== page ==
Dubai - Roger Federer has advanced confidently to his ninth final at the Dubai Open on Friday, and to the 123rd final of his career, by ending the remarkable five-match streak of Borna Coric, the teenager suddenly being touted as a future champion.
The 18-year-old Croatian only reached the main draw as a lucky loser, but then became the youngest player ever to reach the semi-finals here with a crushing win over Andy Murray, the world number three.
But Federer taught the upstart a sharp lesson. His 6-2, 6-1 win took less than an hour, his ability to mix up the patterns with slices, pace changes and net rushes breaking up the rhythms of containment at which Coric previously excelled and making it more difficult to overcome a rookie's tension.
"I remember when I played Andre Agassi when I was 17," said Federer. "I was scared I would lose love and love and I won five games, and that's how it goes. I wish him well for the rest of his career."
Coric showed hints of humour to leaven his disappointment. "I was watching him when I was six or seven and hoped I would one day play him," he said. "I knew it would be difficult and there is more pressure than when you are watching on the sofa."
Federer started a little haltingly, and was required to save two break points in his opening service game, before taking advantage of the teenager's nerves to race to a three-game lead, before needing to scotch a brief Coric comeback.
That happened when the Croatian broke back with the help of a Federer double fault in gusty conditions, after which Coric started to rally a little more fluently and confidently.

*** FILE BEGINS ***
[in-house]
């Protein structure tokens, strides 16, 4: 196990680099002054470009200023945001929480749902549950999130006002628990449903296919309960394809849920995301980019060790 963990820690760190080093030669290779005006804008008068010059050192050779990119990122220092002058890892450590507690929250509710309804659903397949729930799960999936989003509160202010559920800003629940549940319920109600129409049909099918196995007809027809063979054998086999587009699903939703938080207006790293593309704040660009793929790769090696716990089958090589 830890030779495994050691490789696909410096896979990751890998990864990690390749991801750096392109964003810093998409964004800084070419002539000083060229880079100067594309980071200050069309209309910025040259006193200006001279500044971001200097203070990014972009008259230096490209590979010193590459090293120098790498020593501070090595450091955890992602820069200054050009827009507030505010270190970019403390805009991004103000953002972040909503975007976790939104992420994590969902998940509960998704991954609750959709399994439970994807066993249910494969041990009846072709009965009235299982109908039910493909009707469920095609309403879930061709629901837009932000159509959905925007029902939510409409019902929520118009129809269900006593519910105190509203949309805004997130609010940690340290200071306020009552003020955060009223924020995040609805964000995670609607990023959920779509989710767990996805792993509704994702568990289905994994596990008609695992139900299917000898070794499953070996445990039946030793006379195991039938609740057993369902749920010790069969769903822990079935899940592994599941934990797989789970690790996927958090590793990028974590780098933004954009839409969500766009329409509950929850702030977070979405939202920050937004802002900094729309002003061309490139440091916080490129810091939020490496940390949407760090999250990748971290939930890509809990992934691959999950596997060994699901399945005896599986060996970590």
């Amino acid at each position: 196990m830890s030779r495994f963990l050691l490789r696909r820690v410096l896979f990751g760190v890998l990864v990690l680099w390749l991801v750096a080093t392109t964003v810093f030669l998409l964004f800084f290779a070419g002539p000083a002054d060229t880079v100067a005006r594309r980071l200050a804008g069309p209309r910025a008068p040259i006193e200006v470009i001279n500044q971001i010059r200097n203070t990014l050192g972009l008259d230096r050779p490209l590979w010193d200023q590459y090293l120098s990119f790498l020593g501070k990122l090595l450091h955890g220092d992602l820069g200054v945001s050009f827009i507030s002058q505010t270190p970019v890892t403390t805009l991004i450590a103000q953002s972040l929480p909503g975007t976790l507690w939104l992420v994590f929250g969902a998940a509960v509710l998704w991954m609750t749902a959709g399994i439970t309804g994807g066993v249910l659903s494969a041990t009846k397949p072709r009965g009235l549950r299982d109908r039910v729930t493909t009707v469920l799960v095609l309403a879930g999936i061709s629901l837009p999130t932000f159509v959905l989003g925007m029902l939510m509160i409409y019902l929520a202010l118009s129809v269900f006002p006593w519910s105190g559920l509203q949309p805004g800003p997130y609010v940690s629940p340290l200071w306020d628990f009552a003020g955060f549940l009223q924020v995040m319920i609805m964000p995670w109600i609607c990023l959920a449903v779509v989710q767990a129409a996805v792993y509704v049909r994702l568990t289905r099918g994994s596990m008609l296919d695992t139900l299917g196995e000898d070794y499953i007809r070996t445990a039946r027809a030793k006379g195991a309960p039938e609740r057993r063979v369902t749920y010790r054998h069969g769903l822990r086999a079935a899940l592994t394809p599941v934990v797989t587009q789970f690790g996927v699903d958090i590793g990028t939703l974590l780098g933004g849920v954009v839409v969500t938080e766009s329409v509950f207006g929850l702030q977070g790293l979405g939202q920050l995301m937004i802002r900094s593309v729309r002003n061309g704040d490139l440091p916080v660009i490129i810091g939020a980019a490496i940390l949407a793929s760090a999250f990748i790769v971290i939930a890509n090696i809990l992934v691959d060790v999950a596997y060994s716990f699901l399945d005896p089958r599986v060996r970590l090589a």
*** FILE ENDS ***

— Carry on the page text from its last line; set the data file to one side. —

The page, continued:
But Federer kept up his threat to the young man's second delivery and risked plenty of rushes to the net, and was rewarded for them. It increased the pressure on his inexperienced opponent, who produced a double fault himself to go 2-4 down.
Federer consolidated quickly to 5-2 and then gained a stranglehold on the match. Two more indifferent serving games from Coric, both containing a double fault, helped the superstar to build up momentum which carried him to six successive games. After that the outcome was evident.
"I didn't know his game very well and maybe I was tentative at the beginning," admitted Federer. "But I felt after five games I knew more or less what to expect.
"I can see why he has caused difficulty for a lot of top guys, and there is room for improvement. But don't make him the next Novak (Djokovic). Don't do that to him."
Federer had to wait to see whether his attempt to extend his record of Dubai titles to seven would come would be against Djokovic, the world number one who has aiming to reach his 50th career title, or Tomas Berdych, the fourth-seeded Czech who has had his best ever start to a year.